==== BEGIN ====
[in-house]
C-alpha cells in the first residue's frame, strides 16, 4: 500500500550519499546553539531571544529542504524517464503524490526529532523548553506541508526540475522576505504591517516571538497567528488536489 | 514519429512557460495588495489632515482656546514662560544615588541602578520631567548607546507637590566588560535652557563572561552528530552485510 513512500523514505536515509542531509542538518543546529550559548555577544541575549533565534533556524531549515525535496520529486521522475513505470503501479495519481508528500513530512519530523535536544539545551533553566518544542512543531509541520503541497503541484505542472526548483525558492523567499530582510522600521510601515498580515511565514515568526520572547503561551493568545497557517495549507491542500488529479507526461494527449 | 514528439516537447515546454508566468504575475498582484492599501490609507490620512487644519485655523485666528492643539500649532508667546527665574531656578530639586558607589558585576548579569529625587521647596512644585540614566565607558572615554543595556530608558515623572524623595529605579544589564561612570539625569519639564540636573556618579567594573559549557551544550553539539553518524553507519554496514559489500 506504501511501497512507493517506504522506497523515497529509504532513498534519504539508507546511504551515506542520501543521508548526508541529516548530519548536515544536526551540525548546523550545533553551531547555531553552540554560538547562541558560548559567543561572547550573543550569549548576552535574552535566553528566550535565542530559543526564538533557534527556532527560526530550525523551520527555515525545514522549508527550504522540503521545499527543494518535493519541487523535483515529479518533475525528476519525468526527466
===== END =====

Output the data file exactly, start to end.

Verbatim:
[in-house]
C-alpha cells in the first residue's frame, strides 16, 4: 500500500550519499546553539531571544529542504524517464503524490526529532523548553506541508526540475522576505504591517516571538497567528488536489 | 514519429512557460495588495489632515482656546514662560544615588541602578520631567548607546507637590566588560535652557563572561552528530552485510 513512500523514505536515509542531509542538518543546529550559548555577544541575549533565534533556524531549515525535496520529486521522475513505470503501479495519481508528500513530512519530523535536544539545551533553566518544542512543531509541520503541497503541484505542472526548483525558492523567499530582510522600521510601515498580515511565514515568526520572547503561551493568545497557517495549507491542500488529479507526461494527449 | 514528439516537447515546454508566468504575475498582484492599501490609507490620512487644519485655523485666528492643539500649532508667546527665574531656578530639586558607589558585576548579569529625587521647596512644585540614566565607558572615554543595556530608558515623572524623595529605579544589564561612570539625569519639564540636573556618579567594573559549557551544550553539539553518524553507519554496514559489500 506504501511501497512507493517506504522506497523515497529509504532513498534519504539508507546511504551515506542520501543521508548526508541529516548530519548536515544536526551540525548546523550545533553551531547555531553552540554560538547562541558560548559567543561572547550573543550569549548576552535574552535566553528566550535565542530559543526564538533557534527556532527560526530550525523551520527555515525545514522549508527550504522540503521545499527543494518535493519541487523535483515529479518533475525528476519525468526527466